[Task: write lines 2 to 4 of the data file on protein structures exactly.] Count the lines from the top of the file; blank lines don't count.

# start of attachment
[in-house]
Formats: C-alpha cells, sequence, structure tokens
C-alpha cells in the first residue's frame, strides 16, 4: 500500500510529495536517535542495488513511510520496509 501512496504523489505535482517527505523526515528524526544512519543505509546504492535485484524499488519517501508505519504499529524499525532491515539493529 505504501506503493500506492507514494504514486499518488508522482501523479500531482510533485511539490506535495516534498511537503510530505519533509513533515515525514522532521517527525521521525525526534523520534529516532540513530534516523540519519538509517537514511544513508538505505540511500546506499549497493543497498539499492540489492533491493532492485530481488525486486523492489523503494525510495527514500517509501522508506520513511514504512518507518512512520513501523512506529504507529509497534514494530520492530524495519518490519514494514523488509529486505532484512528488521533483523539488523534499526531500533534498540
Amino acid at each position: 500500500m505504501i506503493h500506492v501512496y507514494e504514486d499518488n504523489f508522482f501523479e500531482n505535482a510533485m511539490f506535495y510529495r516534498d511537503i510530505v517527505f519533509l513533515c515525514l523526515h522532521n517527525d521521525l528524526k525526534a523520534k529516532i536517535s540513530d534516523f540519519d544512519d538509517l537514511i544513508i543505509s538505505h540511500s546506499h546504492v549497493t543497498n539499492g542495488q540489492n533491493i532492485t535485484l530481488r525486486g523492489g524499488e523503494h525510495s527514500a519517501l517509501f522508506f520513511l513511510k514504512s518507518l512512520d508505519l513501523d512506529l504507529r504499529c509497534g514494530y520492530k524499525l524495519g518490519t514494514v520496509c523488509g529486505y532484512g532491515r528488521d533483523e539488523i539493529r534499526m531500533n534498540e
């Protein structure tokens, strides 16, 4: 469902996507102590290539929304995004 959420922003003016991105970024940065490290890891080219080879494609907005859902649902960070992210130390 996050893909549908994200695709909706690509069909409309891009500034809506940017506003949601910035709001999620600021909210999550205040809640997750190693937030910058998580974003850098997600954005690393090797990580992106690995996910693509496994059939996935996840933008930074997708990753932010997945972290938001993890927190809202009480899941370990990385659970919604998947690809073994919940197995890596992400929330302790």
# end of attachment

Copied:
Formats: C-alpha cells, sequence, structure tokens
C-alpha cells in the first residue's frame, strides 16, 4: 500500500510529495536517535542495488513511510520496509 501512496504523489505535482517527505523526515528524526544512519543505509546504492535485484524499488519517501508505519504499529524499525532491515539493529 505504501506503493500506492507514494504514486499518488508522482501523479500531482510533485511539490506535495516534498511537503510530505519533509513533515515525514522532521517527525521521525525526534523520534529516532540513530534516523540519519538509517537514511544513508538505505540511500546506499549497493543497498539499492540489492533491493532492485530481488525486486523492489523503494525510495527514500517509501522508506520513511514504512518507518512512520513501523512506529504507529509497534514494530520492530524495519518490519514494514523488509529486505532484512528488521533483523539488523534499526531500533534498540
Amino acid at each position: 500500500m505504501i506503493h500506492v501512496y507514494e504514486d499518488n504523489f508522482f501523479e500531482n505535482a510533485m511539490f506535495y510529495r516534498d511537503i510530505v517527505f519533509l513533515c515525514l523526515h522532521n517527525d521521525l528524526k525526534a523520534k529516532i536517535s540513530d534516523f540519519d544512519d538509517l537514511i544513508i543505509s538505505h540511500s546506499h546504492v549497493t543497498n539499492g542495488q540489492n533491493i532492485t535485484l530481488r525486486g523492489g524499488e523503494h525510495s527514500a519517501l517509501f522508506f520513511l513511510k514504512s518507518l512512520d508505519l513501523d512506529l504507529r504499529c509497534g514494530y520492530k524499525l524495519g518490519t514494514v520496509c523488509g529486505y532484512g532491515r528488521d533483523e539488523i539493529r534499526m531500533n534498540e